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Senators Work to Make Low-Income Housing Tax Credit Stick

Low-Income Housing Tax Credit

Senators Maria Cantwell (D-Wash.) and Pat Roberts (R-Kan.) introduced legislation on May 5 to make the flat 9 percent Low-Income Housing Tax Credit (LIHTC) permanent. The bill would also treat the 4 percent LIHTC for acquisitions the same way.  The program leverages federal dollars with private investment to help finance affordable housing projects nationwide.

NAA/NMHC strongly support the Cantwell-Roberts proposal, as well as companion legislation in the House introduced by Reps. Pat Tiberi (R-Ohio) and Richard Neal (D-Mass.).  The program has enjoyed broad bipartisan support over the years, and we believe it should be protected as Congress considers comprehensive tax reform.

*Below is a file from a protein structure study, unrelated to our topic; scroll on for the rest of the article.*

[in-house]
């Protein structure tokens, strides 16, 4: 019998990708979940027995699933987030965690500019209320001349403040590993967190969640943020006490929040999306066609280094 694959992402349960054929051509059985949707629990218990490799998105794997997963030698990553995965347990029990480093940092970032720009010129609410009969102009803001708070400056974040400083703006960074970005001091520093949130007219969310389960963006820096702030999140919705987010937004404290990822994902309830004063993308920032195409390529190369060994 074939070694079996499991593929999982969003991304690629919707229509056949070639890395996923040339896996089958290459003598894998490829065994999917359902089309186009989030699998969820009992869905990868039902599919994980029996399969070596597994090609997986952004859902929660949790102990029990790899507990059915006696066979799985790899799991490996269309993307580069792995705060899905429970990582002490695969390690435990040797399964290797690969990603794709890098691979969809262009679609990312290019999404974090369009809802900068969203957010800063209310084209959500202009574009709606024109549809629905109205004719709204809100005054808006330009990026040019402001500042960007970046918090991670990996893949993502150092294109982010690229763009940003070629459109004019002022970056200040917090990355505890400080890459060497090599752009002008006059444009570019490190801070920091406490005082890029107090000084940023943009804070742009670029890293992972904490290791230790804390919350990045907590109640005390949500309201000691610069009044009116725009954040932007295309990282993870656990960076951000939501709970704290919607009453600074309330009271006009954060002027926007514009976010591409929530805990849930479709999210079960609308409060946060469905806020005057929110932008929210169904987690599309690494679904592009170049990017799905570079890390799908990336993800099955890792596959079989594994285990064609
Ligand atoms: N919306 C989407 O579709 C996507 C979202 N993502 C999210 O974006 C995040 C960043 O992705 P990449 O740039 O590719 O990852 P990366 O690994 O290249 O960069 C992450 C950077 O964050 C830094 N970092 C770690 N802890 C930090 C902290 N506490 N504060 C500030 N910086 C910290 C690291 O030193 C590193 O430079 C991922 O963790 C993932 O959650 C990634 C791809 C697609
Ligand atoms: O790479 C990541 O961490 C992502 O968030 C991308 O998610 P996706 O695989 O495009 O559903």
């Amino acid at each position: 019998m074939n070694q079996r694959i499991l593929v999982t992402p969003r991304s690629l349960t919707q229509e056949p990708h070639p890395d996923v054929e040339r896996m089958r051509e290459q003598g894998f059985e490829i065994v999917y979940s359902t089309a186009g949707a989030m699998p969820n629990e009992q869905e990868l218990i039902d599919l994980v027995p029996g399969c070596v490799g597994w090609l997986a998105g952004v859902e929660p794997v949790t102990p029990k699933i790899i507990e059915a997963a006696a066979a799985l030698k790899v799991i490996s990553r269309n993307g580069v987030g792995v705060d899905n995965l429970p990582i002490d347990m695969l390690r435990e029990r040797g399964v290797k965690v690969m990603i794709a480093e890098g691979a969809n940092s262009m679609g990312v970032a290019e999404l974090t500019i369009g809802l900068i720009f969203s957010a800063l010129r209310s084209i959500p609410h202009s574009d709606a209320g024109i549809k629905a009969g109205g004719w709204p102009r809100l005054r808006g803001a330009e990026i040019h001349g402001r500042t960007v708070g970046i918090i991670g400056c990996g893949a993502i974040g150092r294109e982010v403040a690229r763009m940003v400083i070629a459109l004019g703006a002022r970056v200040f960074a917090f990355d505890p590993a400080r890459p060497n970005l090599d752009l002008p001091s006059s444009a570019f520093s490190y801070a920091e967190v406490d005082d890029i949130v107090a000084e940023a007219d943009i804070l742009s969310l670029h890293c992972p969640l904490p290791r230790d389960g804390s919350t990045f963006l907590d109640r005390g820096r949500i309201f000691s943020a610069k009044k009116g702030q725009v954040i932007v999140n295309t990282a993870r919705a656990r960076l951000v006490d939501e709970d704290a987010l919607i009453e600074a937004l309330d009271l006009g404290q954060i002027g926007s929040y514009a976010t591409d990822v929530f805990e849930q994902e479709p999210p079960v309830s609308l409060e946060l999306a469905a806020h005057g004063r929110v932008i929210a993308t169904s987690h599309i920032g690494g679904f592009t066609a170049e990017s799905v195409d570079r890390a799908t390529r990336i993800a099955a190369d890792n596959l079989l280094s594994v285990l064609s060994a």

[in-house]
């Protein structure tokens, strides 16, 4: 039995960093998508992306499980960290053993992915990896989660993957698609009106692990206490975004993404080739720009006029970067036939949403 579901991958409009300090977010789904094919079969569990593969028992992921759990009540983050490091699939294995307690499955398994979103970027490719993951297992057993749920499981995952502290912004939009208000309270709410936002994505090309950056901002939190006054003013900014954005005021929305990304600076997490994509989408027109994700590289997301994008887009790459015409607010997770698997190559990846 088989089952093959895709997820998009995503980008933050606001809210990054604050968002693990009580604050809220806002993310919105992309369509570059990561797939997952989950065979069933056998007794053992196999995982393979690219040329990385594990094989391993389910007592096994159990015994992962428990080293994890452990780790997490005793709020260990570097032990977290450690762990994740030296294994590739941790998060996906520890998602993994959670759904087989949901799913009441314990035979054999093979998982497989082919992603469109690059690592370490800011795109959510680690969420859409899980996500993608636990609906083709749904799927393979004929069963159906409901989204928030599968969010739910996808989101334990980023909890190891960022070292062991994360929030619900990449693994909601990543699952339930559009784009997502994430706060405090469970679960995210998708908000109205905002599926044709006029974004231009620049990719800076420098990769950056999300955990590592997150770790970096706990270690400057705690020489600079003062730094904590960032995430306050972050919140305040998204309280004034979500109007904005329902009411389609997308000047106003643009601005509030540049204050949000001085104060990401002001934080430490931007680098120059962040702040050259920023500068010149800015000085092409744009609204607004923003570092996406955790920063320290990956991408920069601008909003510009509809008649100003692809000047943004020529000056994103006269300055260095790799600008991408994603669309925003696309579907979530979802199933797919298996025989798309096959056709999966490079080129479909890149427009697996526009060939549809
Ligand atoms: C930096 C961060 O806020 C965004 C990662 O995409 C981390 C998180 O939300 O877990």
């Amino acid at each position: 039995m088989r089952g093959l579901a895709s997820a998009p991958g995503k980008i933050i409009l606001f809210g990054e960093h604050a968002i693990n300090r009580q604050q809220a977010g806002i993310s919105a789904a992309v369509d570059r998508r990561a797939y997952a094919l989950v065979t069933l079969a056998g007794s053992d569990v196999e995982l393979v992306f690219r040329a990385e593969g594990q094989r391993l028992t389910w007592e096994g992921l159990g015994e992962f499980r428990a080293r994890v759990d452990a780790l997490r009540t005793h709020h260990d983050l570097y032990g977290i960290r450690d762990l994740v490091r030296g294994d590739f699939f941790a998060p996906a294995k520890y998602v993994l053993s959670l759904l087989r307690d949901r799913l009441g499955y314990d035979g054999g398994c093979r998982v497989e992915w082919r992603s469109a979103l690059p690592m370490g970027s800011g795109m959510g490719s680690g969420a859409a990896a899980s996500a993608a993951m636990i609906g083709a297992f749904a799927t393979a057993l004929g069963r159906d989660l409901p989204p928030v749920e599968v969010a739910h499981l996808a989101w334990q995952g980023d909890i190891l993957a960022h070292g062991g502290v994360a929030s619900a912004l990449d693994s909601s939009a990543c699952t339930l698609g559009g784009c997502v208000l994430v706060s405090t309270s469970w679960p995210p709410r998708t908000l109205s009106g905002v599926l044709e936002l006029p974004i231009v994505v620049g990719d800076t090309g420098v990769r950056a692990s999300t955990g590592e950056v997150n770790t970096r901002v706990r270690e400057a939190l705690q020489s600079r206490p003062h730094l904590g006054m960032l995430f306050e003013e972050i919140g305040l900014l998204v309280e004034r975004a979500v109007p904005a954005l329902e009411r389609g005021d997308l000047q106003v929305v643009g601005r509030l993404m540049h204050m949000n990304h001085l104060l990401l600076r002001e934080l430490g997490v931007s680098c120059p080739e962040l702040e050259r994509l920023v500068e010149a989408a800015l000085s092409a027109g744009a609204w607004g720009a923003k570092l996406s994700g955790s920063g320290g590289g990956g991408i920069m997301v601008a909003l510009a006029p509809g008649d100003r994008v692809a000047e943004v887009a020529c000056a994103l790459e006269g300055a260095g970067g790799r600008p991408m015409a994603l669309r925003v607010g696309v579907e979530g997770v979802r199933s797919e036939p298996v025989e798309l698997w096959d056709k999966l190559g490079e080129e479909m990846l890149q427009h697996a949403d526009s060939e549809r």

Last December Congress enacted legislation to extend the flat 9 percent credit through 2014 while declining to take action to establish a flat 4 percent rate.  Due to low-interest rates and the expiration of last year’s legislation, the current 9 percent LIHTC is actually set at a 7.44 percent rate, reducing its value by over 17 percent. Meanwhile, the 4 percent LIHTC is set at 3.19 percent, diminishing its value by 20 percent.

Both the House and Senate are most likely to address so-called tax extenders, including LIHTC rates, in the second half of 2015. House Ways and Means Committee Chairman Paul Ryan (R-Wis.) recently said that he would first try to pair tax extenders with an overhaul of corporate taxes. If that effort failed, the expiring tax provisions would be renewed separately. Senate Finance Committee Chairman Orrin Hatch (R-Utah) has not yet spelled out a legislative timetable.

While timing remains in flux, it is also unclear whether the 9 percent credit will be made permanent or extended for one or two years. In addition, tax writers have not yet decided if they will act to put into place a flat 4 percent credit.

Provided by NMHC as part of the NAA/NMHC Joint Legislative Program